Moose spur tough decisions for Washington wildlife officials
To euthanize or tranquilize? That is the question state wildlife officials must ask as a last resort when moose become a high-risk threat to humans.
Spokane officers have had to answer the question several times this winter.
"Each case is different," Capt. Dan Rahn of the Washington Department of Fish and Wildlife police said. "Putting a moose down or capturing and moving it away are both difficult decisions we'd rather not have to make. Public safety is our main concern."
The Fish and Wildlife office in Spokane receives hundreds of moose-related calls or complaints a year, Rahn said.
In most cases, if left alone, the moose resolve the problem themselves by leaving the private garden, public playground, highway or other area of concern on their own.
In some cases, wildlife officers visit the situation and haze the moose out of an area. They often use paint-ball rifles to sting the moose on the rump and chase it away. An officer might have to show up daily for a week in a single case to get the moose to cooperate, Rahn said.
"One thing I want to emphasize — never feed a moose," he said. "No good will come of it. A moose that approaches humans is headed for trouble."
Persistent cases of nuisance moose require extreme measures:
- Tranquilize and relocate.
- Euthanize and salvage the meat to a food bank or charity house.
- Bring in a state-qualified Master Hunter with a special moose permit to shoot the moose and take care of the meat at his own expense.
Moose, the largest of North America's deer family, are tall, dark and handsome in a goofy, loveable way. Many people see them as curiosities they want to feed or photograph as though they were cattle in a petting zoo.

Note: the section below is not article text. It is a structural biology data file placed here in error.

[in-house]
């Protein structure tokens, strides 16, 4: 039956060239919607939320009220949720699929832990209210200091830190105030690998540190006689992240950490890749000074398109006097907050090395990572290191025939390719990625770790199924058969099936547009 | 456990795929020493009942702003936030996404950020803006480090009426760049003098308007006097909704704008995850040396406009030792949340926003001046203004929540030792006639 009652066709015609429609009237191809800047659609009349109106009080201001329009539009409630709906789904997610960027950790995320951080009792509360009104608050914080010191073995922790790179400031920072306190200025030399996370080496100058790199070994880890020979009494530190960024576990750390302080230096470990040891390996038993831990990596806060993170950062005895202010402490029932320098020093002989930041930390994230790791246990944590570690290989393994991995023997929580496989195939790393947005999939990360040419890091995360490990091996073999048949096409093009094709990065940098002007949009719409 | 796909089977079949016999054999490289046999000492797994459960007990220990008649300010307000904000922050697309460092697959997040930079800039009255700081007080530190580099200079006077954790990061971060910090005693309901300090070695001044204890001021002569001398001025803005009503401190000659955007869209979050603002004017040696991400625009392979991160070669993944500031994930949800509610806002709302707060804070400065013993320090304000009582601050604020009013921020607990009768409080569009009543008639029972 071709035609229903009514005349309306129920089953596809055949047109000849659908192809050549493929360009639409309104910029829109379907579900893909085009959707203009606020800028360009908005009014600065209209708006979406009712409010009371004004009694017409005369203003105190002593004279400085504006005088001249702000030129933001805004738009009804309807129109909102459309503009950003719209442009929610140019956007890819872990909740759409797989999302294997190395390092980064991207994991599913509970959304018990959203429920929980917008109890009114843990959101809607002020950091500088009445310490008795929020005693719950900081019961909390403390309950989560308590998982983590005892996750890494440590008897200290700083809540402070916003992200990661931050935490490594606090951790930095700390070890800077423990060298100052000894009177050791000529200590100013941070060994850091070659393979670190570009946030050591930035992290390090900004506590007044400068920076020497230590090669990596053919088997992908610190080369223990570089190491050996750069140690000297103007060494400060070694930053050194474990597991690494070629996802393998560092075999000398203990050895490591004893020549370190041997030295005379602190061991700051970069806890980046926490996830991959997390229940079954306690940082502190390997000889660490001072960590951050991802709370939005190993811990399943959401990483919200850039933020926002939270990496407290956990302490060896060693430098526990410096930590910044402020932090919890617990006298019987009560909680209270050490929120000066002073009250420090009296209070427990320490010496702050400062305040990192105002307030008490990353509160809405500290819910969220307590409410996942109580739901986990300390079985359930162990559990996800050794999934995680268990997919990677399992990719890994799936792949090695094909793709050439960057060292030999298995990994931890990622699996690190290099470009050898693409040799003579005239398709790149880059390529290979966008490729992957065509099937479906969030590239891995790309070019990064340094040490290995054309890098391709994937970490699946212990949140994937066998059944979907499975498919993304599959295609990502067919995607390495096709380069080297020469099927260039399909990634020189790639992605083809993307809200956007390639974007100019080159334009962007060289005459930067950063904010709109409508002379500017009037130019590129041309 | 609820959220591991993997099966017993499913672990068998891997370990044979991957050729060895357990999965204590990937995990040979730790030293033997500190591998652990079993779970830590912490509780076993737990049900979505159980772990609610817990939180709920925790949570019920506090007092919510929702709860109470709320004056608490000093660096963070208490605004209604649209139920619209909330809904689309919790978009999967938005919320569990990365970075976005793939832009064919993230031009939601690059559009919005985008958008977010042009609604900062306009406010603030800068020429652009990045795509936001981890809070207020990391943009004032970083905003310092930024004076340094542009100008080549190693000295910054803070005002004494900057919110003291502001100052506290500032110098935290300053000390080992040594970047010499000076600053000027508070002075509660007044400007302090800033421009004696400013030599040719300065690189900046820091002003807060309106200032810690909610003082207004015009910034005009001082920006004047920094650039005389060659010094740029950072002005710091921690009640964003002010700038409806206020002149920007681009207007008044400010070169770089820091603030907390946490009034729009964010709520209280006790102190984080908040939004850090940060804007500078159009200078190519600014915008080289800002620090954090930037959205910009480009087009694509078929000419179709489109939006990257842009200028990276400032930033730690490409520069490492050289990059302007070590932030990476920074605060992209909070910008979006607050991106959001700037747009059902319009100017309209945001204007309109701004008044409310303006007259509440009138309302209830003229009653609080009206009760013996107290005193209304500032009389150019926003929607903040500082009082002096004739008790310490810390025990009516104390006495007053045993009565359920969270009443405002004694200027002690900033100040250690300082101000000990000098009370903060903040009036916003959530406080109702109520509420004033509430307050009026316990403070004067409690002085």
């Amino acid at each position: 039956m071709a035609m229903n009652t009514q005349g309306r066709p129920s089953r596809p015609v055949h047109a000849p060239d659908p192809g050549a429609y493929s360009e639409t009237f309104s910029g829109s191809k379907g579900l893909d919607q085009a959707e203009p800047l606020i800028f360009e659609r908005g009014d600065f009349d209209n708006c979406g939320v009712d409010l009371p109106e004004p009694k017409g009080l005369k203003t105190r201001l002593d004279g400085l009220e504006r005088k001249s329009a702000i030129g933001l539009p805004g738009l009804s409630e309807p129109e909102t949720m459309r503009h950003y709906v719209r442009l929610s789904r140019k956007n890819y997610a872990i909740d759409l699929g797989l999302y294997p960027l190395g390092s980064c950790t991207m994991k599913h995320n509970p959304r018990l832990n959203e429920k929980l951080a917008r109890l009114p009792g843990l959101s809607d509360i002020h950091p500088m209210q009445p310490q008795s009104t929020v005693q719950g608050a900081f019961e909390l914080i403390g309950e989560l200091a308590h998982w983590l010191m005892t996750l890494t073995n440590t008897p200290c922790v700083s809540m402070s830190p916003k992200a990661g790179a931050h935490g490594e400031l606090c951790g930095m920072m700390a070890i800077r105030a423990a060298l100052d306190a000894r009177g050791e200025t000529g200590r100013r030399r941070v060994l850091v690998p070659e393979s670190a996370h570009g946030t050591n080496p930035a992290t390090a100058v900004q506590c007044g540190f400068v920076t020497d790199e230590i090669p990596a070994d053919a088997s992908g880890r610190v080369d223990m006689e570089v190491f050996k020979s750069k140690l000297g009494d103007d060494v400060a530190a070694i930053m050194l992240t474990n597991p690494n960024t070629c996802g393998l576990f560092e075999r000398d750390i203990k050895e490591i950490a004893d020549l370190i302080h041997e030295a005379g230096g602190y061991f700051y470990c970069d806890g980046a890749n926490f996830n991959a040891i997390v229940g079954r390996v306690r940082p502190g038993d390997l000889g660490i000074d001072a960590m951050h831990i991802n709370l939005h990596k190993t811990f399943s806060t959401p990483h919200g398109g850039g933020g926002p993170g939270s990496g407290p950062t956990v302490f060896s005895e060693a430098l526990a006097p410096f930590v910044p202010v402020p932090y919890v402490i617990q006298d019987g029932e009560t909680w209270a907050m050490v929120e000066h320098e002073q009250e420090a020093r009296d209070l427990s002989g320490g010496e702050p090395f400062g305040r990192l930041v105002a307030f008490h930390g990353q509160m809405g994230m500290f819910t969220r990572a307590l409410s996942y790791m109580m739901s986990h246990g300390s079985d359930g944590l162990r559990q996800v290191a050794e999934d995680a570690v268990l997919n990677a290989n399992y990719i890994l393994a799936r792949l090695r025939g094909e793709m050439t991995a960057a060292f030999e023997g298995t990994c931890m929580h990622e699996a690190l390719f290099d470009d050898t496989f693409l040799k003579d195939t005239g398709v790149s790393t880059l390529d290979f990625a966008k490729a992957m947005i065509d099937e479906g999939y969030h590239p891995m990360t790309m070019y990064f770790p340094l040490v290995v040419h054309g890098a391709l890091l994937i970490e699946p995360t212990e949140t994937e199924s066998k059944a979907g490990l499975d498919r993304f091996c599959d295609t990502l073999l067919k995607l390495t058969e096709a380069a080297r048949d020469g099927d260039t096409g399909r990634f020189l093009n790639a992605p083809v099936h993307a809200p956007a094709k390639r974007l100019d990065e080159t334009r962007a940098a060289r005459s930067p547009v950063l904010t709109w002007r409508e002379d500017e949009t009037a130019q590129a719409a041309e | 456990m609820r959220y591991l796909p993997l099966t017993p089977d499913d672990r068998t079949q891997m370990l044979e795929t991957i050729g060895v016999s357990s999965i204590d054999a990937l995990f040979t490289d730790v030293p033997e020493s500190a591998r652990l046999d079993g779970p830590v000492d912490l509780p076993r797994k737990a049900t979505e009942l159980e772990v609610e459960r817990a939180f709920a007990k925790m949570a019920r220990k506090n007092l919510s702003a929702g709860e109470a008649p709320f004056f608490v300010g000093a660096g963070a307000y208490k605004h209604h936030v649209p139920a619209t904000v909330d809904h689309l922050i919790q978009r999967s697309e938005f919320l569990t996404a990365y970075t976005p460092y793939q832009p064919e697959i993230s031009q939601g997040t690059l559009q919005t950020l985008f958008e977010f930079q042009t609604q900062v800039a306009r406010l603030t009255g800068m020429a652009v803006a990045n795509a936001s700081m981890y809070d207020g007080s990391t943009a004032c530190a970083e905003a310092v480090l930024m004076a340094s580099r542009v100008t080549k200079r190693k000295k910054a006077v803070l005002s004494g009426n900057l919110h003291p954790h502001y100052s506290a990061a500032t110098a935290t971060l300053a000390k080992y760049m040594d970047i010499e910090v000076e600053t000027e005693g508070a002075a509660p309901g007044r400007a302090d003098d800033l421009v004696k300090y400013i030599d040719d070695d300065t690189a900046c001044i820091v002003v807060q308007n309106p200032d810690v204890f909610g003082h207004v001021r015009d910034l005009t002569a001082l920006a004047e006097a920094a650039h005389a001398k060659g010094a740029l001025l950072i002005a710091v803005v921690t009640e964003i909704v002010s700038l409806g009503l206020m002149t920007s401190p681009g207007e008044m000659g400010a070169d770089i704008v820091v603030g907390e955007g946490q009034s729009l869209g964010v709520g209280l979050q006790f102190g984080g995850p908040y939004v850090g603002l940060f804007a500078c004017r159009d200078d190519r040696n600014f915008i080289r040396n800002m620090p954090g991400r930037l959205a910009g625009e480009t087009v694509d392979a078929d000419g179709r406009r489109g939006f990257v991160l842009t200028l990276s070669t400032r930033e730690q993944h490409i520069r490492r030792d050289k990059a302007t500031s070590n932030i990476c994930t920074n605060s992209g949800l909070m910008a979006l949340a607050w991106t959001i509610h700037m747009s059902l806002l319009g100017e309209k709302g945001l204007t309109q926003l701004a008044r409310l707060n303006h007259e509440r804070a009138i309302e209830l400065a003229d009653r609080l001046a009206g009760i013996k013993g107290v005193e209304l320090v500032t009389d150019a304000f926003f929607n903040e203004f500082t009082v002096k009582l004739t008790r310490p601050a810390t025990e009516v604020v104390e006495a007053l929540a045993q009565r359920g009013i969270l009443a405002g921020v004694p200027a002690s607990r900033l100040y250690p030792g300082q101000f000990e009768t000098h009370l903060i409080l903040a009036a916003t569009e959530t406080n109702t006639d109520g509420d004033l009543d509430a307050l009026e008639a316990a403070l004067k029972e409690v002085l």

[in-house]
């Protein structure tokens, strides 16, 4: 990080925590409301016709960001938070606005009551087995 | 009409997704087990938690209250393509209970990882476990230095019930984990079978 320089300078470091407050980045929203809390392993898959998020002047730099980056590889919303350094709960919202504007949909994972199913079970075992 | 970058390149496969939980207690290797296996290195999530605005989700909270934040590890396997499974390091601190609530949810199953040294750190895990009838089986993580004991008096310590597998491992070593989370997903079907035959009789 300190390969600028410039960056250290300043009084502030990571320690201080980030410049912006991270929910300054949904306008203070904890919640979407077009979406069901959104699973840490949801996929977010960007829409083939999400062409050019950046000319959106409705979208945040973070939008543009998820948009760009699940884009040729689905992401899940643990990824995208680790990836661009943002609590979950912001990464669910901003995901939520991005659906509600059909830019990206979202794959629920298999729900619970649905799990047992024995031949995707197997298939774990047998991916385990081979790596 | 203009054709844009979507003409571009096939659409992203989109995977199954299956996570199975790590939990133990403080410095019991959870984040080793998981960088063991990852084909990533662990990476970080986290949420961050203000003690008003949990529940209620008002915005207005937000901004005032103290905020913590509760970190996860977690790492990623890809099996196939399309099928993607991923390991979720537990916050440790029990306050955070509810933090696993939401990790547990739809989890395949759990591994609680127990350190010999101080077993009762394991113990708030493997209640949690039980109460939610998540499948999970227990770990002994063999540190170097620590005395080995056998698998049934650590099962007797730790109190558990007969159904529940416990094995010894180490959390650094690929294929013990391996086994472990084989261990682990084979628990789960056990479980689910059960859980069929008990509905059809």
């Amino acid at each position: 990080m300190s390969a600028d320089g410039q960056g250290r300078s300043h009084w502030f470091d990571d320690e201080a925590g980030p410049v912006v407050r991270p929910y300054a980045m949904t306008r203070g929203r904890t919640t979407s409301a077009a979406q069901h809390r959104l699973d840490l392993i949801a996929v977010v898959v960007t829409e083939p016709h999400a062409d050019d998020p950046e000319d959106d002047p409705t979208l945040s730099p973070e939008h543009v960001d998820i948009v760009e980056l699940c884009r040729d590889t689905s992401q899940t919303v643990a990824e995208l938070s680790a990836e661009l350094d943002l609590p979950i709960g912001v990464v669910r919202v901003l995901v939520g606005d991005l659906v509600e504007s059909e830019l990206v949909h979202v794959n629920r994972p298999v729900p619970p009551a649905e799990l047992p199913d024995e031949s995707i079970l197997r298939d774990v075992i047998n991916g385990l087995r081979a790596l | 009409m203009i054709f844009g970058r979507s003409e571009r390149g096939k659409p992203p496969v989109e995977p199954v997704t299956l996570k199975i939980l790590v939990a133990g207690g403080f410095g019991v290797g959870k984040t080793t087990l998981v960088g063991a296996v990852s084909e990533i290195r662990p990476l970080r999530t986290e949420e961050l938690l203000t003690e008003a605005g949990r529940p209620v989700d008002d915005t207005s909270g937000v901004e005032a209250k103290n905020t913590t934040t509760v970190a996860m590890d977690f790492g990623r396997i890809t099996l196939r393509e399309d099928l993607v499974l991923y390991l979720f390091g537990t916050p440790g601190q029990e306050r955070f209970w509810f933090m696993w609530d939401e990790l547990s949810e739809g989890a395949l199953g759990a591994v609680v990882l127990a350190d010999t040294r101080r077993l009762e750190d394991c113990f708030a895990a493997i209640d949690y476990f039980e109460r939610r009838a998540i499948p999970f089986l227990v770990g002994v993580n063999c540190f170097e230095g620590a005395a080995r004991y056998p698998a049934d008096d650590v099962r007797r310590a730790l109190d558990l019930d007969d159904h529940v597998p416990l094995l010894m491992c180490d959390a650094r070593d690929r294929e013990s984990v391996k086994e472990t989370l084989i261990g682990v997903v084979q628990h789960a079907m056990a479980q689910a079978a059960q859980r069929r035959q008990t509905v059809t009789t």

But looks can be deceptive. Moose are notorious for their dicey dispositions.
Washington annually distributes 10 special moose permits to Master Hunters in a lottery. One of the hunters is called by state wildlife officers on the rare occasion that a problem moose must be killed. "We used to give out 20 permits, but we never came close to filling them so we've cut it back to 10 so we wouldn't keep so many hunters on the fence wondering whether they would be called," Rahn said.
In 2014, Spokane-area officers filed 75 report forms on moose incidents that required a significant response, Rahn said.
Each response is concluded with a dose of education about bringing in dogs and trying to get everyone in the area to stay away from the moose.
Despite the efforts, 2014 was a fairly normal year in the extreme response category, with officers eventually tranquilizing and relocating 16 moose. They called hunters in to shoot four moose.
Already in 2015, Fish and Wildlife officers have responded to more than 20 calls. Four moose have been captured and relocated. One moose has been euthanized.
"We tranquilized a moose ... and took it to northern Spokane County," Rahn said. "It was in a neighborhood where it had no easy escape route to an area where it wouldn't be a chronic problem."